Presentation is loading. Please wait.

Presentation is loading. Please wait.

Wisconsin Works: Or Does it? Wisconsin’s Welfare Policy

Similar presentations

Presentation on theme: "Wisconsin Works: Or Does it? Wisconsin’s Welfare Policy"— Presentation transcript:

1 Wisconsin Works: Or Does it? Wisconsin’s Welfare Policy
Helen Grossman Adam Kaplan AP Gov, per. 2 December 3, 2007

2 Federal Reform Personal Responsibility and Work Opportunity Reconciliation Act (1996) Introduced at a time of economic expansion and relatively low unemployment

3 Temporary Assistance for Needy Families (TANF)
The PRWORA created the TANF, which requires recipients to look for work in order to receive benefits. TANF replaced Aid to Families with Dependent Children Act (AFDC) Replaced entitlement program with state grants to run their own programs

4 TANF policies Recipients (with few exceptions) must work as soon as they are job ready or no later than two years after coming on assistance. Single parents are required to participate in work activities for at least 30 hours per week. Two-parent families must participate in work activities 35 or 55 hours a week, depending upon circumstances. Failure to participate in work requirements can result in a reduction or termination of benefits to the family. All work…some pay

5 Wisconsin Works W-2 The Wisconsin Works (W-2) program was created in 1995 and took effect in September It is considered a monumental step in welfare reform and its policies resemble those of TANF. It is funded by TANF block grants and general state revenue.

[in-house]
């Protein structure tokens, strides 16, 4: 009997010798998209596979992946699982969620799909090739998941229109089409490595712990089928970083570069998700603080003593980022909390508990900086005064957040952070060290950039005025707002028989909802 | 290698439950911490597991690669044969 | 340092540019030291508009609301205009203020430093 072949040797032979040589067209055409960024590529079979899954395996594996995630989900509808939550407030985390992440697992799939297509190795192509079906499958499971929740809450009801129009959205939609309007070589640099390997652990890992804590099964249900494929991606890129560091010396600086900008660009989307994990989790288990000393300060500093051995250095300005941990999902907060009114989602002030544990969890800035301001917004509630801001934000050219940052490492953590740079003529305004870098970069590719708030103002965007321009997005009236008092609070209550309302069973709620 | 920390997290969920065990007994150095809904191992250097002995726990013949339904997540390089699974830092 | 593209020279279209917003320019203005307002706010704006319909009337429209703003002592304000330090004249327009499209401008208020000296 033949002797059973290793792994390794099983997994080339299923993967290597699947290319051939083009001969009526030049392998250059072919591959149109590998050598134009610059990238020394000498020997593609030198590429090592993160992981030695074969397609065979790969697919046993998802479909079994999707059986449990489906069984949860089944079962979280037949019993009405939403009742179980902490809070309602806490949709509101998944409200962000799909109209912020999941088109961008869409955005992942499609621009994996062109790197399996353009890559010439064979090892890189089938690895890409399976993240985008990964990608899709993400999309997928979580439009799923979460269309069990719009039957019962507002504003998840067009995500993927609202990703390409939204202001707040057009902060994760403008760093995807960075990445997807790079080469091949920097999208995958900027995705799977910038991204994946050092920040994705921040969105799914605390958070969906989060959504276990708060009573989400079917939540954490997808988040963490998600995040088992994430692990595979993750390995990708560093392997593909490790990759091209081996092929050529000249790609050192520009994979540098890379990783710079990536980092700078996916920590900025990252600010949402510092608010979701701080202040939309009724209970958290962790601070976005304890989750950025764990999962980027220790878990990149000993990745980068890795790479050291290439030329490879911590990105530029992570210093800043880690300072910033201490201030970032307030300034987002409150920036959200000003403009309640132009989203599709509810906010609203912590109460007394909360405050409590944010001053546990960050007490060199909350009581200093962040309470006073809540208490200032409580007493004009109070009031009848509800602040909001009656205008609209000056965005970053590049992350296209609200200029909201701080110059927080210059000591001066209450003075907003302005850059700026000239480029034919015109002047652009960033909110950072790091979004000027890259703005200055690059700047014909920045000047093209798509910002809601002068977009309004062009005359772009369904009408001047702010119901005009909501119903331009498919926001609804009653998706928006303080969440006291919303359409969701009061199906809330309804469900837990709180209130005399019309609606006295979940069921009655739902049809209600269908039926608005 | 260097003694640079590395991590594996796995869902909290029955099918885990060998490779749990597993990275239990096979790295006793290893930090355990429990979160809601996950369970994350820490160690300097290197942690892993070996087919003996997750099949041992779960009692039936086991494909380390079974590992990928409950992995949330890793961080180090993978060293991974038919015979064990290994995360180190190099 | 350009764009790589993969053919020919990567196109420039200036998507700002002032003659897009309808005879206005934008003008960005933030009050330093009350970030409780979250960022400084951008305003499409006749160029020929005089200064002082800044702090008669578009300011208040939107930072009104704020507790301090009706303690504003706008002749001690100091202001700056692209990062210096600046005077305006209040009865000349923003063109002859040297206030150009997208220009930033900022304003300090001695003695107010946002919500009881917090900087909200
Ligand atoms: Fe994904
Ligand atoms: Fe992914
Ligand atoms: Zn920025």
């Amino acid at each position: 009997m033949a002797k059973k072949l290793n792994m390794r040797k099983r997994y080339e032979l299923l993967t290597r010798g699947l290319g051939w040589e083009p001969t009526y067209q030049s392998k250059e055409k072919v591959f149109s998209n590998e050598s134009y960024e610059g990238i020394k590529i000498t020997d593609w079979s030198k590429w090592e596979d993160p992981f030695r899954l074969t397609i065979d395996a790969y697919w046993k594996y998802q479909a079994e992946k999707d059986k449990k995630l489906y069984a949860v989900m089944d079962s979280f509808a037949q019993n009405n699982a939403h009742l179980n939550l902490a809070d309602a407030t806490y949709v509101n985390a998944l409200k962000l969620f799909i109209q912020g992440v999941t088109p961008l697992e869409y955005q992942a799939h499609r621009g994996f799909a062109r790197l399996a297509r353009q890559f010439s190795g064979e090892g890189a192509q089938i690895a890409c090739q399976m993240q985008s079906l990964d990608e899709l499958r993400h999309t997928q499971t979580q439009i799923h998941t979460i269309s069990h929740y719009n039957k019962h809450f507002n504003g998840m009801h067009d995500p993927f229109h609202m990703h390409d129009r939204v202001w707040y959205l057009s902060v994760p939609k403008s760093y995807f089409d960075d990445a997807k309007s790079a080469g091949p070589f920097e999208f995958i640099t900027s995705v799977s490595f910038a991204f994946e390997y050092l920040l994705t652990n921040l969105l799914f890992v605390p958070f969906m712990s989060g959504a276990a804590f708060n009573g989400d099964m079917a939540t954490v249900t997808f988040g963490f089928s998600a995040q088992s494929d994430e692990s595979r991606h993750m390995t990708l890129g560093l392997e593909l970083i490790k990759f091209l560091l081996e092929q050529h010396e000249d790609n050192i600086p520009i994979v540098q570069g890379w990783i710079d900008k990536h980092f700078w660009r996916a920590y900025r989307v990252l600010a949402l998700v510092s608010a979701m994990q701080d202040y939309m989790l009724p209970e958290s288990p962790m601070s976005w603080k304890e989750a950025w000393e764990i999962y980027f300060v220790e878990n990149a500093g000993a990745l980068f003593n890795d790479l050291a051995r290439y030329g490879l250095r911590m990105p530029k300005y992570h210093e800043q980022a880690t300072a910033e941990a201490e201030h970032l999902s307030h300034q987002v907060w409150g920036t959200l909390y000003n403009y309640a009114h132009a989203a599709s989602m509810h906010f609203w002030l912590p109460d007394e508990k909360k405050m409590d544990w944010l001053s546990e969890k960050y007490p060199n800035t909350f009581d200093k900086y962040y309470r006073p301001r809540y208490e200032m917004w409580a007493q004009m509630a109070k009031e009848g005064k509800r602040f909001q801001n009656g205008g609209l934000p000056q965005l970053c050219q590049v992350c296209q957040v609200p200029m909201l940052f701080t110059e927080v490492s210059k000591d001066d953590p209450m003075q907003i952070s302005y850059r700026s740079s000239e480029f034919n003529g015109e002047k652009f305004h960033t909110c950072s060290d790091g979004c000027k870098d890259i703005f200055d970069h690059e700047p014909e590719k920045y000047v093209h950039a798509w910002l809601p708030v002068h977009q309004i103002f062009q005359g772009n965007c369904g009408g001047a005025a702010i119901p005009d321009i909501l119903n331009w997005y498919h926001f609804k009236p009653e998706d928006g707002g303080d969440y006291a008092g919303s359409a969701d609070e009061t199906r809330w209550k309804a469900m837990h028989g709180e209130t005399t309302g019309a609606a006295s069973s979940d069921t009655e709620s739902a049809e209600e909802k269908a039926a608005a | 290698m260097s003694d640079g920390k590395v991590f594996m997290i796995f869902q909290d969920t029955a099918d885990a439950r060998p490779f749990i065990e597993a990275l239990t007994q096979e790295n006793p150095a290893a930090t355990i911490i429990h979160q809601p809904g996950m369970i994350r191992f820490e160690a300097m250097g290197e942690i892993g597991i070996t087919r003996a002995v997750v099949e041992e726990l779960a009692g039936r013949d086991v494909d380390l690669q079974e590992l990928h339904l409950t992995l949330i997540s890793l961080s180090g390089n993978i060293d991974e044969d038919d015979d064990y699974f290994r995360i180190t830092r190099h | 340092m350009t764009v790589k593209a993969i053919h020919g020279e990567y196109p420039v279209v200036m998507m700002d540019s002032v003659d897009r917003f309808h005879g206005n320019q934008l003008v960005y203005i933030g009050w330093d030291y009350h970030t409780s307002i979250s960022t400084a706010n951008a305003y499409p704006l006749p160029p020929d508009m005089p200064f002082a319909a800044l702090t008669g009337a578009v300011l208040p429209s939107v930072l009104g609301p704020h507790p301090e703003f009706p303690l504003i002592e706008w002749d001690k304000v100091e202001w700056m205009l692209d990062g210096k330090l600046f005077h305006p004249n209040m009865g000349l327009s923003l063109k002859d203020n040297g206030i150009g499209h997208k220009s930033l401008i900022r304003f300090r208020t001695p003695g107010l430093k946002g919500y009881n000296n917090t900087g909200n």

6 How ‘Works’ Works Recipients of welfare must:
Spend hours a week working to receive payment Spend 60 hours looking for new job before receiving first check Only be on welfare for maximum 5 years Show up for work or benefits will be rescinded

7 Diversion W-2 employs a policy called “diversion” to weed out people who abuse the welfare system. Encourages people off welfare before they even get on Encourages people to look for work on their own instead of adhering to strict welfare policies

8 W-2 Programs W-2 participants are limited to 2 years in an employment program Trial Jobs Individuals have basic skills but lack experience to meet employer requirements Participants have on-the-job training and experience in exchange for wage subsidy A woman with basic skills (literacy) gets on-the-job training from a future employer.

9 Community Service Jobs
Community Service Jobs (CSJs) Offers work training and support for individuals lack basic skills and experience to be employed Employees receive monthly grant of $673 for up to 30 hours/week of work/education training

10 Sanctions Sanctions are penalties for not meeting W-2’s work standards
W-2 payment recipients can often lose all benefits for missing work, training sessions, “appointments,” or failing to respond to notices Some sanctions are so severe that recipients can fall behind in bills and end up homeless

11 Is it working? Wisconsin’s welfare rolls have dropped 92% since 1986
Wisconsin spends more per family on welfare than it did in the 1980s, but total welfare costs have fallen by 1/3

12 Supporters of W-2 Aim of the reform is to teach recipients not to be dependent on welfare Gives workers the “real-world” experience with awards and punishments for working Companies that hire W-2 workers are “doing well” Robert Rector, author of “Wisconsin’s Welfare Miracle” for the conservative think-tank, the Heritage Foundation, and amazing-mustache model, is an adamant supporter of the W-2 program like most other conservatives.

13 Critics of W-2 Advocates of the poor say:
Reforms have pushed people further into poverty, especially children Penalties affect the whole family for one person’s inability to perform work Sanctions often occur as a result of unorganized computer systems Community Service jobs and W-2 programs are administered by private companies that are allowed to keep whatever service funds aren't used